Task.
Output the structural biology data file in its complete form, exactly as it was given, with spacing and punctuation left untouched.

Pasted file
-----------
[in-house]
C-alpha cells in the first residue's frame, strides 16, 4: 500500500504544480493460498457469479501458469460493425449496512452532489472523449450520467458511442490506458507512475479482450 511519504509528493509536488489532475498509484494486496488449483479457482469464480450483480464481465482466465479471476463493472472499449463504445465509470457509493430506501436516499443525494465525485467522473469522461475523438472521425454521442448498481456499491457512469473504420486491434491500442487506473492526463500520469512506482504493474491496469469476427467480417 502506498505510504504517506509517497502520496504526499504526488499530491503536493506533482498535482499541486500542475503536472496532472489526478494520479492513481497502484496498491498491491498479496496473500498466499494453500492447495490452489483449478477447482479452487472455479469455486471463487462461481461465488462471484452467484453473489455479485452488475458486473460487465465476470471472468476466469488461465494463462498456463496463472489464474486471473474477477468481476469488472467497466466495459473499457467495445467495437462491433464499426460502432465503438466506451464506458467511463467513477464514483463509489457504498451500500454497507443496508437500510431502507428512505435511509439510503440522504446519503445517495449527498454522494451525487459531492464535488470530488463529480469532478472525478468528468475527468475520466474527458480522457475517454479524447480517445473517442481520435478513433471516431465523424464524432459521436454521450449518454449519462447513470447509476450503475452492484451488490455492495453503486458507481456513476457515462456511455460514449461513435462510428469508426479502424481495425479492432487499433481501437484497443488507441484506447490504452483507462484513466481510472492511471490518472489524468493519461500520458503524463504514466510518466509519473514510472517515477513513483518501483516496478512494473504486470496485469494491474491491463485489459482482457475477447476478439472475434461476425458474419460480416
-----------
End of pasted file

[in-house]
C-alpha cells in the first residue's frame, strides 16, 4: 500500500504544480493460498457469479501458469460493425449496512452532489472523449450520467458511442490506458507512475479482450 511519504509528493509536488489532475498509484494486496488449483479457482469464480450483480464481465482466465479471476463493472472499449463504445465509470457509493430506501436516499443525494465525485467522473469522461475523438472521425454521442448498481456499491457512469473504420486491434491500442487506473492526463500520469512506482504493474491496469469476427467480417 502506498505510504504517506509517497502520496504526499504526488499530491503536493506533482498535482499541486500542475503536472496532472489526478494520479492513481497502484496498491498491491498479496496473500498466499494453500492447495490452489483449478477447482479452487472455479469455486471463487462461481461465488462471484452467484453473489455479485452488475458486473460487465465476470471472468476466469488461465494463462498456463496463472489464474486471473474477477468481476469488472467497466466495459473499457467495445467495437462491433464499426460502432465503438466506451464506458467511463467513477464514483463509489457504498451500500454497507443496508437500510431502507428512505435511509439510503440522504446519503445517495449527498454522494451525487459531492464535488470530488463529480469532478472525478468528468475527468475520466474527458480522457475517454479524447480517445473517442481520435478513433471516431465523424464524432459521436454521450449518454449519462447513470447509476450503475452492484451488490455492495453503486458507481456513476457515462456511455460514449461513435462510428469508426479502424481495425479492432487499433481501437484497443488507441484506447490504452483507462484513466481510472492511471490518472489524468493519461500520458503524463504514466510518466509519473514510472517515477513513483518501483516496478512494473504486470496485469494491474491491463485489459482482457475477447476478439472475434461476425458474419460480416